Baker tours BCC vaccination center (copy) (copy) (copy)

Gov. Charlie Baker on Friday signed the state’s fiscal 2022 budget into law. Baker wrote that the state must “remain alert to the risk that economic activity has been bolstered by ultimately unsustainable levels of federal spending.”

BOSTON — Gov. Charlie Baker on Friday signed into law a $47.6 billion budget for this fiscal year, striking $7.9 million in spending from the bill lawmakers sent him a week ago and also vetoing a section that further delays implementation of a charitable giving tax deduction approved by voters in 2000.

In a message to legislators, Baker said the bill grows spending by about 3.6 percent over last year, excluding certain fund transfers. The final budget contains $2.9 billion more than the spending plan Baker filed in January but is also based on significantly higher tax collection estimates than were in place over the winter.

More than half of that increase, or $1.4 billion, is in MassHealth, “where the extension of the federal public health emergency leads to higher enrollment projections, but also higher federal reimbursement that offsets the spending increase,” Baker wrote.

“In the six months since I filed the first draft of this budget, the reopening of the economy has allowed our residents to start to reengage with the routines of public life,” he said. “Meanwhile, to an almost unprecedented degree, federal fiscal and monetary policies have supported household, business, and government spending. As a result of this economic activity, tax collections this spring substantially exceeded forecasts.”

The surge in tax collections led legislative negotiators to boost revenue expectations and safeguard savings by canceling a planned $1.5 billion withdrawal from the state’s rainy day fund.

In a cautionary note, Baker wrote that the state must “remain alert to the risk that economic activity has been bolstered by ultimately unsustainable levels of federal spending, and that our currently high tax revenue growth might slow down as federal emergency spending phases out.”

“Reflecting this mixture of confidence and caution, the Legislature proposed that we set aside $600 million in this budget for future education and pension costs ($350 million and $250 million respectively),” he wrote. “We applaud the instinct to use unanticipated revenue for future liabilities, but respectfully suggest that we could achieve the same result, with less risk, by making those transfers from the Fiscal Year 2021 (FY21) surplus rather than a projected future surplus.”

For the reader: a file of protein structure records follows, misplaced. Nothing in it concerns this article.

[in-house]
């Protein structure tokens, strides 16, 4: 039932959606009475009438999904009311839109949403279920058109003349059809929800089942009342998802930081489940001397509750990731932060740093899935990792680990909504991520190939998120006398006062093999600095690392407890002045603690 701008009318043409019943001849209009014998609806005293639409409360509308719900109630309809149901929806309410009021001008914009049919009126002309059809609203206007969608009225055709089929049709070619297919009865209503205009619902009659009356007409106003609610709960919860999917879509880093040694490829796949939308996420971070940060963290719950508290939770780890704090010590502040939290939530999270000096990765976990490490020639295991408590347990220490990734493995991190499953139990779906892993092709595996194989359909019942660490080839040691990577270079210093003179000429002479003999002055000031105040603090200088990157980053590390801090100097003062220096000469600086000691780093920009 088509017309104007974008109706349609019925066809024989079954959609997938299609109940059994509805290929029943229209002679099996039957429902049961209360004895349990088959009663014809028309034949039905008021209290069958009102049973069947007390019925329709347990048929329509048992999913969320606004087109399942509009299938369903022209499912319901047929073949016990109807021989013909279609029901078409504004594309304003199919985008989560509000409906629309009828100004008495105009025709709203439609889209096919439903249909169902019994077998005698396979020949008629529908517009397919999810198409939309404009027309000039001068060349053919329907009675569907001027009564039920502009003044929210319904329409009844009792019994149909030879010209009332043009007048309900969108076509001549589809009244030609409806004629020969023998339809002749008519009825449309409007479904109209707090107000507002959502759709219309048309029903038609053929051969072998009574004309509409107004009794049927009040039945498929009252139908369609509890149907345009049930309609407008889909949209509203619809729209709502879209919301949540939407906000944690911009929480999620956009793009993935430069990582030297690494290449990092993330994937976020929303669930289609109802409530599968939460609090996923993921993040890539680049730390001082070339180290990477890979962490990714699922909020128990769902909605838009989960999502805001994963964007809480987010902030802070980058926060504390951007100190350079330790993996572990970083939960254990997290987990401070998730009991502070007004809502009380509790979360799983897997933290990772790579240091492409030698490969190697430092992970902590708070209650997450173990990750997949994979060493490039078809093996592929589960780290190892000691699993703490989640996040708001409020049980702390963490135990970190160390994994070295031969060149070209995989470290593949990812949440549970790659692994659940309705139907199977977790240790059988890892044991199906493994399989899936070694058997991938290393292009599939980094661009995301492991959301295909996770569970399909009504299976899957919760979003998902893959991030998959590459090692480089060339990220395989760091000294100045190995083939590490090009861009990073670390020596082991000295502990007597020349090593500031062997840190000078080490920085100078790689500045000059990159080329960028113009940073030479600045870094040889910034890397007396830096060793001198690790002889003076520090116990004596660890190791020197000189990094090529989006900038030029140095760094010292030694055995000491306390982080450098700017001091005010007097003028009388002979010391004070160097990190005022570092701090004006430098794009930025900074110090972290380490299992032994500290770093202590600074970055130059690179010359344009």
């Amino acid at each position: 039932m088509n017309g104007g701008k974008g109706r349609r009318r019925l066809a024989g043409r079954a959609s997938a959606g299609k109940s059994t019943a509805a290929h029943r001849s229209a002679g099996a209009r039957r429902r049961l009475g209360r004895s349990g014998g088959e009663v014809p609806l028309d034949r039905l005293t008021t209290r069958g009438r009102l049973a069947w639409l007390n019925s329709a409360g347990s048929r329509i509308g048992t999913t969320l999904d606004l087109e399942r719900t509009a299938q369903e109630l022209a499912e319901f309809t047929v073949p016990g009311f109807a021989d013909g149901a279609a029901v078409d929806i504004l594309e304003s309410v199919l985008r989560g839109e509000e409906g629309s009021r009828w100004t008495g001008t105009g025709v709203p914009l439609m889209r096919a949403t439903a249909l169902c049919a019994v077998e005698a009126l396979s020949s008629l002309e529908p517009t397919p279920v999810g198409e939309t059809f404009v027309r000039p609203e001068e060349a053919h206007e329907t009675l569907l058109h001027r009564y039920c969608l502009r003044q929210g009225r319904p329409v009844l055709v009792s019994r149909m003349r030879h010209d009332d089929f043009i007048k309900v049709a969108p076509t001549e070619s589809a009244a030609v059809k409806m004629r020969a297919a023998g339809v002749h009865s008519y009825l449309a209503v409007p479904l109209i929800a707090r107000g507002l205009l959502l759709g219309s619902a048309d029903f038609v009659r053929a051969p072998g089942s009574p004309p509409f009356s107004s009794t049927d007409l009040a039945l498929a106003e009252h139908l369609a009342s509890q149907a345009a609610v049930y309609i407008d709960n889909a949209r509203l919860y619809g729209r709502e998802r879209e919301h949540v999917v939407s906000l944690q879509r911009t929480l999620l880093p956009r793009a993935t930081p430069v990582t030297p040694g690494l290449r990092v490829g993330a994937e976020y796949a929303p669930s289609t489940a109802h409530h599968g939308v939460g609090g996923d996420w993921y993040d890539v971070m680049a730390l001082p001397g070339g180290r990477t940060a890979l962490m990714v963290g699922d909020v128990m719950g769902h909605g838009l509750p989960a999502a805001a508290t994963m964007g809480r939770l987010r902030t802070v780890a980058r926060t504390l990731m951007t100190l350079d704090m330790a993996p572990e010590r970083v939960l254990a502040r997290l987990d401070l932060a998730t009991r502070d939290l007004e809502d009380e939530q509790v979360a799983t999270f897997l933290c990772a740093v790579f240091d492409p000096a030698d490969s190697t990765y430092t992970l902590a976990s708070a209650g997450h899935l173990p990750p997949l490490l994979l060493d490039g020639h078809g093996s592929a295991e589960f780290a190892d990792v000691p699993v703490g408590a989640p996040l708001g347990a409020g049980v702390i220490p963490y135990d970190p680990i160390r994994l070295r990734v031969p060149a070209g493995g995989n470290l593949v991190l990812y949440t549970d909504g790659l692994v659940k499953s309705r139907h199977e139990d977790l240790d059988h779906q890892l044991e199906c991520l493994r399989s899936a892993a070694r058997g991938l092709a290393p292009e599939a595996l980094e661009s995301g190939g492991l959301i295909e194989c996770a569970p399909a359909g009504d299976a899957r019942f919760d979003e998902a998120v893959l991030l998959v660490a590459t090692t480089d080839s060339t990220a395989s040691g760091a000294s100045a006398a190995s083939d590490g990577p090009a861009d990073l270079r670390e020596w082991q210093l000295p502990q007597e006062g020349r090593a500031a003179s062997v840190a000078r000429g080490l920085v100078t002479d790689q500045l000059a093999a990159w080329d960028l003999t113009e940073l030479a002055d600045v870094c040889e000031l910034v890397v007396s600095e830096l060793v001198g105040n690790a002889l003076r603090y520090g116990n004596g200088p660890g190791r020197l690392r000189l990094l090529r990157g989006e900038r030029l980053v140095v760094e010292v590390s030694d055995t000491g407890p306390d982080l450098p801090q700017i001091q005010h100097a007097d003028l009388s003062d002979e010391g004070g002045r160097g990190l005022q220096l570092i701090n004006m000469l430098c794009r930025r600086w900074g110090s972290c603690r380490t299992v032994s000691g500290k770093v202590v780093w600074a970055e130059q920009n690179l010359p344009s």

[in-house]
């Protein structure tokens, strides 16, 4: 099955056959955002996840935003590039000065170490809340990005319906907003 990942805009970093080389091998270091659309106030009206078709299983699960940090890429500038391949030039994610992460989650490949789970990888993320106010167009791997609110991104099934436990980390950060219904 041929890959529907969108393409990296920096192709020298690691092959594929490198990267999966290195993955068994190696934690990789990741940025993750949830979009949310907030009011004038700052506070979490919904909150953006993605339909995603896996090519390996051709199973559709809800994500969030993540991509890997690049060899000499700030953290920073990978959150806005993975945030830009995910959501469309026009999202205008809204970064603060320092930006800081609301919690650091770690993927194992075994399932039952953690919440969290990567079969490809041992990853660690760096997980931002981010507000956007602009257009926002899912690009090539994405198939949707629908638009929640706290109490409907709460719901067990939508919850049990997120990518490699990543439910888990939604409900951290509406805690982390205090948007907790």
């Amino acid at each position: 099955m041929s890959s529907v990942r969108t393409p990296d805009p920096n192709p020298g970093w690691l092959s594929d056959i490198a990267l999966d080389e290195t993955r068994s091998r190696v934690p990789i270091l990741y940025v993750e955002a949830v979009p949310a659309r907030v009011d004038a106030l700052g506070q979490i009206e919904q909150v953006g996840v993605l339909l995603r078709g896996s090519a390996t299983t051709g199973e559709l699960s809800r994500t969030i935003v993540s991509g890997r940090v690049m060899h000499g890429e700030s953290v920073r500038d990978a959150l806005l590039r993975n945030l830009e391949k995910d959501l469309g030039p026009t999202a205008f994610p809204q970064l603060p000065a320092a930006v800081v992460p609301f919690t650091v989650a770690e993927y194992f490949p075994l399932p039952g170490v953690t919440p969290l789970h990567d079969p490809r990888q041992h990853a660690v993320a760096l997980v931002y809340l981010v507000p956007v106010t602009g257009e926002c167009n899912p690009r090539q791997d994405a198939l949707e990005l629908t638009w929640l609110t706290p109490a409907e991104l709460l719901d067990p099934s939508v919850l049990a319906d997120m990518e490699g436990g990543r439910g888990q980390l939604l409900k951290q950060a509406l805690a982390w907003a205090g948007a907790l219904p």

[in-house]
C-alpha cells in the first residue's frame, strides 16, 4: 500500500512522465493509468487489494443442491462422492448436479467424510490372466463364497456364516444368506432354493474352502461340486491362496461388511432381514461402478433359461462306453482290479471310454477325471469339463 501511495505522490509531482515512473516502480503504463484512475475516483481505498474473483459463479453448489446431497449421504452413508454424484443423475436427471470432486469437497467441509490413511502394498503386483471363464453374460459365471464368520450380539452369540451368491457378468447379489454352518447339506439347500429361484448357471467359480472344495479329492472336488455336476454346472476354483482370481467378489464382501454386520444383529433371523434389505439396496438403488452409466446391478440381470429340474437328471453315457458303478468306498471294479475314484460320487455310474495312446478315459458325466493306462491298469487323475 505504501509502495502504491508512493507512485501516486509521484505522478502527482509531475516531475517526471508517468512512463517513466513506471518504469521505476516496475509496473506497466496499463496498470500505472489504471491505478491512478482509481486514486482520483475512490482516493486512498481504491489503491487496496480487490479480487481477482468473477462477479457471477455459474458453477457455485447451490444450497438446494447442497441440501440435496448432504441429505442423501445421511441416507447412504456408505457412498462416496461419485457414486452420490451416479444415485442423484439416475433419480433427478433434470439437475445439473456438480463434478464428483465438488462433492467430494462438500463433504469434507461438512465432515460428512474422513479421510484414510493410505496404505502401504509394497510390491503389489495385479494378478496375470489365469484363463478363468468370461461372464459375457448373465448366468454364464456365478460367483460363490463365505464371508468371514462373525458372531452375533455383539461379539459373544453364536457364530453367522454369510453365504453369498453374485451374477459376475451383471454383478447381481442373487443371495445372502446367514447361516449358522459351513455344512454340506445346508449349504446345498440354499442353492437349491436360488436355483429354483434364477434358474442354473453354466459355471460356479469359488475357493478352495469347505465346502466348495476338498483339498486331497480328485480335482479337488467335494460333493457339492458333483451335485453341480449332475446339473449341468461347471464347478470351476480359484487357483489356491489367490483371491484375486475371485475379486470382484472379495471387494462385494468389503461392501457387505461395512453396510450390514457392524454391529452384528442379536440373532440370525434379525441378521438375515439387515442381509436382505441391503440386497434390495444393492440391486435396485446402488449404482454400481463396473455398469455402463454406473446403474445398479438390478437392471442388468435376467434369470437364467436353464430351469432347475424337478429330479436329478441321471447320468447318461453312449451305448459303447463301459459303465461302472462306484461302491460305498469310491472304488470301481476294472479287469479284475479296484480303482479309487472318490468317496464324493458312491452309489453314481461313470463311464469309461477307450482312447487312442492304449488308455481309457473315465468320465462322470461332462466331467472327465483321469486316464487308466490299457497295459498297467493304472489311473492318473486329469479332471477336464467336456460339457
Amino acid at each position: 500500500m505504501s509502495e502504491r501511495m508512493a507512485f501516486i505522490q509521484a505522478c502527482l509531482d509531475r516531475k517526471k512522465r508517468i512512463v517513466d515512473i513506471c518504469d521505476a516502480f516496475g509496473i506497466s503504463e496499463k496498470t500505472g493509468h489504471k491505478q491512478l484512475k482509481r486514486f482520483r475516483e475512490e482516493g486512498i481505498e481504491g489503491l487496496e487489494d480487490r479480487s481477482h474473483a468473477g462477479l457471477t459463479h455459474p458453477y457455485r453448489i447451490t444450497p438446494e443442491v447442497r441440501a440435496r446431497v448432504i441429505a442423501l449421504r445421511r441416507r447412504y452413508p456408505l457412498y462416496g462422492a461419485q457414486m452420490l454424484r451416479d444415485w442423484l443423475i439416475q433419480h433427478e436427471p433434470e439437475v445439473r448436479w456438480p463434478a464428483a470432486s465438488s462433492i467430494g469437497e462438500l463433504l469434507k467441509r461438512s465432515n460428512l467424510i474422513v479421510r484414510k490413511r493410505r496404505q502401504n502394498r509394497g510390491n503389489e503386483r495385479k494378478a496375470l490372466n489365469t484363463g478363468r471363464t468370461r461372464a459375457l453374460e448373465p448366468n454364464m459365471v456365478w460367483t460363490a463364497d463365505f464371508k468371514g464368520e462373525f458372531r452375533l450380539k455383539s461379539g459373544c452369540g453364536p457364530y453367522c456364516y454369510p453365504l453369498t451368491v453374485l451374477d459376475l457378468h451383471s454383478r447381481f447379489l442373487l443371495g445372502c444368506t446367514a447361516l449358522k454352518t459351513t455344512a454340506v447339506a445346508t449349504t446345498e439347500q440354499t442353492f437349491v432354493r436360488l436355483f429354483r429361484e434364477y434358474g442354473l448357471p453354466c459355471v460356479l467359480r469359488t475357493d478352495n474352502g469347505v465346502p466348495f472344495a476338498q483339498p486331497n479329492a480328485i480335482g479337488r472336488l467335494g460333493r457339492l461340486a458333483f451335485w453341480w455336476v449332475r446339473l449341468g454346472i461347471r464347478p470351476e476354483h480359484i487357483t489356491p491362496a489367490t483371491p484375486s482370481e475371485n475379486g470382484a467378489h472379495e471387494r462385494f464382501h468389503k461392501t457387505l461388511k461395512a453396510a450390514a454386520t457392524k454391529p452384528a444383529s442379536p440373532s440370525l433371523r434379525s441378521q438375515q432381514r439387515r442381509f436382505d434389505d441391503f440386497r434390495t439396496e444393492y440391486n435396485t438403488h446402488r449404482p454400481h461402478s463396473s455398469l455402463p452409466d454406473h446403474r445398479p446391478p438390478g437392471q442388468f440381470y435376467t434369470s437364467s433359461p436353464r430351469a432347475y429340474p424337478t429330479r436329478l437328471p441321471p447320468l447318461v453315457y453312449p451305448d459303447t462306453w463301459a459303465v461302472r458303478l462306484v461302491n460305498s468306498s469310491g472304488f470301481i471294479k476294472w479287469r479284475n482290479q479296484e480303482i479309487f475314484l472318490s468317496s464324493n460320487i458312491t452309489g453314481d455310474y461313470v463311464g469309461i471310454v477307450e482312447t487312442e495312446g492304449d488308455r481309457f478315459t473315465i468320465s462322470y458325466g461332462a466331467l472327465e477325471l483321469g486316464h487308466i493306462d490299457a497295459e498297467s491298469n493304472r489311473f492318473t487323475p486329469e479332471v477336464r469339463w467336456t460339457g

The governor returned 25 policy sections to lawmakers with proposed amendments, including the sections transferring $250 million to the Commonwealth Pension Liability Fund and $350 million to a new Student Opportunity Act Investment Fund.

“Both transfers have merit,” Baker wrote, before cautioning that the state’s fiscal picture could change and offering language that would instead transfer the same amounts of money from surplus fiscal 2021 funds.

Baker said he vetoed “$7.9 million in spending that I see as problematic for reasons specific to the particular line items involved” and approved about $90 million earmarked for one-time local projects, a decision that will go over well with legislators who inserted those spending directives.

Of the 149 outside sections, Baker also vetoed two and signed 122.

One of the rejected sections called for a study on the COVID-19 pandemic’s impacts on children’s behavioral health and related services, and the other postponed the implementation of a tax deduction designed to increase donations to charities and non-profit organizations.

Voters approved the charitable deduction in 2000, but its implementation has been frozen and delayed over the years. Baker said he struck the latest proposed delay because “the combination of strong state revenues and serious needs facing non-profits and charitable organizations necessitates this tax deduction’s going into place.”

The Massachusetts Nonprofit Network, which supports the veto, estimated that more than 627,000 low- and middle-income donors would use the deduction each year.

“This is the right time to restore the state charitable deduction,” Jim Klocke, the network’s CEO, said in a statement. “It will promote charitable giving, and will benefit donors across Massachusetts — most of whom are low- and middle-income residents. State revenues are growing rapidly and now we can restore the deduction.”

Lawmakers described their budget as having a $48.1 billion bottom line. The smaller $47.6 billion total the administration uses excludes a Medical Assistance Trust Fund transfer.

The new budget does not include any broad-based tax hikes, and it increases Chapter 70 funding to local school districts by $219.6 million, to a total of around $5.5 billion.

It makes the state’s film production tax credit permanent by removing a 2022 sunset date and imposes more stringent eligibility requirements around the program.

The Massachusetts Production Coalition said that making the incentive permanent leaves Massachusetts “positioned to capture a major portion of the jobs and revenue created by the new productions planned in the post-pandemic entertainment industry.”

Cheering a “watershed moment” for its movie division members, Teamsters Local 25 said preserving the credit will help film production workers thrive in Massachusetts.

The budget includes $571 million for the University of Massachusetts system.

“This support, combined with the federal investments advocated for by our congressional delegation and the innovative management of our campuses, have positioned the university to serve as a central pillar in the Commonwealth’s post-pandemic economic recovery,” UMass President Marty Meehan said in a statement.